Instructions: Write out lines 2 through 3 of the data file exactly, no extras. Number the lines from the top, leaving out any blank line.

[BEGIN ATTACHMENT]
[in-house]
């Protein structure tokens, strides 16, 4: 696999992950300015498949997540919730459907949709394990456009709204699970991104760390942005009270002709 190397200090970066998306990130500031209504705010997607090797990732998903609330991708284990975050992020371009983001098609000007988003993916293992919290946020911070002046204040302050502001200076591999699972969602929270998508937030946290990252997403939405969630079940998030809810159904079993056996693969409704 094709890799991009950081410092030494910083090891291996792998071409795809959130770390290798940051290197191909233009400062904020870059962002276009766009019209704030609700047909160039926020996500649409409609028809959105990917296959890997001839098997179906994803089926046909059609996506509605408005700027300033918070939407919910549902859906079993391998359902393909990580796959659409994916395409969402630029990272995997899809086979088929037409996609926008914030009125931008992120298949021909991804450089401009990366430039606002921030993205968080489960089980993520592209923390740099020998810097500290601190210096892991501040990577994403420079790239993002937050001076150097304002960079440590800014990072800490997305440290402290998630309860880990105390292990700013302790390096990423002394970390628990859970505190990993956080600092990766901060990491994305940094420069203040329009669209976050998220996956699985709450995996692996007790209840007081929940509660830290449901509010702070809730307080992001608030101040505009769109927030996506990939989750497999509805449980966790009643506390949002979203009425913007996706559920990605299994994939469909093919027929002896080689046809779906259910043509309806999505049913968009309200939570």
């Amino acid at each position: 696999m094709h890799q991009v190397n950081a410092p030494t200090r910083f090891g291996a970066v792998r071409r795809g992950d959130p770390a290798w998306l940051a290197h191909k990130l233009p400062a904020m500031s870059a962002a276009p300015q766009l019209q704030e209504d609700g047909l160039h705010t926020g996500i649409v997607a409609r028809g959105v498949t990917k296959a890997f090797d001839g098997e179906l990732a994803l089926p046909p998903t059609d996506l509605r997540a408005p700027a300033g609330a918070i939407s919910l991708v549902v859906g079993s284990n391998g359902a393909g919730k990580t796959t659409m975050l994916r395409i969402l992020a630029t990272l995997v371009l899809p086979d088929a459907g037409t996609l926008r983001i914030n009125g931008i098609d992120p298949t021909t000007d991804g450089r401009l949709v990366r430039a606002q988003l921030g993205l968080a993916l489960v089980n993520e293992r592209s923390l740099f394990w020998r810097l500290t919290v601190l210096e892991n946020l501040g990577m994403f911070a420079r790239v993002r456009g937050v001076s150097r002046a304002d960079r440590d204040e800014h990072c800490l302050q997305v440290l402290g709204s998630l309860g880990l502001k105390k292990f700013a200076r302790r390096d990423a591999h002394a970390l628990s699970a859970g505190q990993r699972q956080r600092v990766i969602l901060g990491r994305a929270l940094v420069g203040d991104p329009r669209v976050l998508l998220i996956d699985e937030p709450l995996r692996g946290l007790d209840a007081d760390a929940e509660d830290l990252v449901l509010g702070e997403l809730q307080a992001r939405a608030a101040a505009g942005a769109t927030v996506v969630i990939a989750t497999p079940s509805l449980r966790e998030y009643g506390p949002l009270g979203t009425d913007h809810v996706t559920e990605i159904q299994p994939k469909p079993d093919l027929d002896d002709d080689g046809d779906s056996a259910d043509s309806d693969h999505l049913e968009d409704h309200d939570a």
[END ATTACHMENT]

């Protein structure tokens, strides 16, 4: 696999992950300015498949997540919730459907949709394990456009709204699970991104760390942005009270002709 190397200090970066998306990130500031209504705010997607090797990732998903609330991708284990975050992020371009983001098609000007988003993916293992919290946020911070002046204040302050502001200076591999699972969602929270998508937030946290990252997403939405969630079940998030809810159904079993056996693969409704 094709890799991009950081410092030494910083090891291996792998071409795809959130770390290798940051290197191909233009400062904020870059962002276009766009019209704030609700047909160039926020996500649409409609028809959105990917296959890997001839098997179906994803089926046909059609996506509605408005700027300033918070939407919910549902859906079993391998359902393909990580796959659409994916395409969402630029990272995997899809086979088929037409996609926008914030009125931008992120298949021909991804450089401009990366430039606002921030993205968080489960089980993520592209923390740099020998810097500290601190210096892991501040990577994403420079790239993002937050001076150097304002960079440590800014990072800490997305440290402290998630309860880990105390292990700013302790390096990423002394970390628990859970505190990993956080600092990766901060990491994305940094420069203040329009669209976050998220996956699985709450995996692996007790209840007081929940509660830290449901509010702070809730307080992001608030101040505009769109927030996506990939989750497999509805449980966790009643506390949002979203009425913007996706559920990605299994994939469909093919027929002896080689046809779906259910043509309806999505049913968009309200939570």
């Amino acid at each position: 696999m094709h890799q991009v190397n950081a410092p030494t200090r910083f090891g291996a970066v792998r071409r795809g992950d959130p770390a290798w998306l940051a290197h191909k990130l233009p400062a904020m500031s870059a962002a276009p300015q766009l019209q704030e209504d609700g047909l160039h705010t926020g996500i649409v997607a409609r028809g959105v498949t990917k296959a890997f090797d001839g098997e179906l990732a994803l089926p046909p998903t059609d996506l509605r997540a408005p700027a300033g609330a918070i939407s919910l991708v549902v859906g079993s284990n391998g359902a393909g919730k990580t796959t659409m975050l994916r395409i969402l992020a630029t990272l995997v371009l899809p086979d088929a459907g037409t996609l926008r983001i914030n009125g931008i098609d992120p298949t021909t000007d991804g450089r401009l949709v990366r430039a606002q988003l921030g993205l968080a993916l489960v089980n993520e293992r592209s923390l740099f394990w020998r810097l500290t919290v601190l210096e892991n946020l501040g990577m994403f911070a420079r790239v993002r456009g937050v001076s150097r002046a304002d960079r440590d204040e800014h990072c800490l302050q997305v440290l402290g709204s998630l309860g880990l502001k105390k292990f700013a200076r302790r390096d990423a591999h002394a970390l628990s699970a859970g505190q990993r699972q956080r600092v990766i969602l901060g990491r994305a929270l940094v420069g203040d991104p329009r669209v976050l998508l998220i996956d699985e937030p709450l995996r692996g946290l007790d209840a007081d760390a929940e509660d830290l990252v449901l509010g702070e997403l809730q307080a992001r939405a608030a101040a505009g942005a769109t927030v996506v969630i990939a989750t497999p079940s509805l449980r966790e998030y009643g506390p949002l009270g979203t009425d913007h809810v996706t559920e990605i159904q299994p994939k469909p079993d093919l027929d002896d002709d080689g046809d779906s056996a259910d043509s309806d693969h999505l049913e968009d409704h309200d939570a």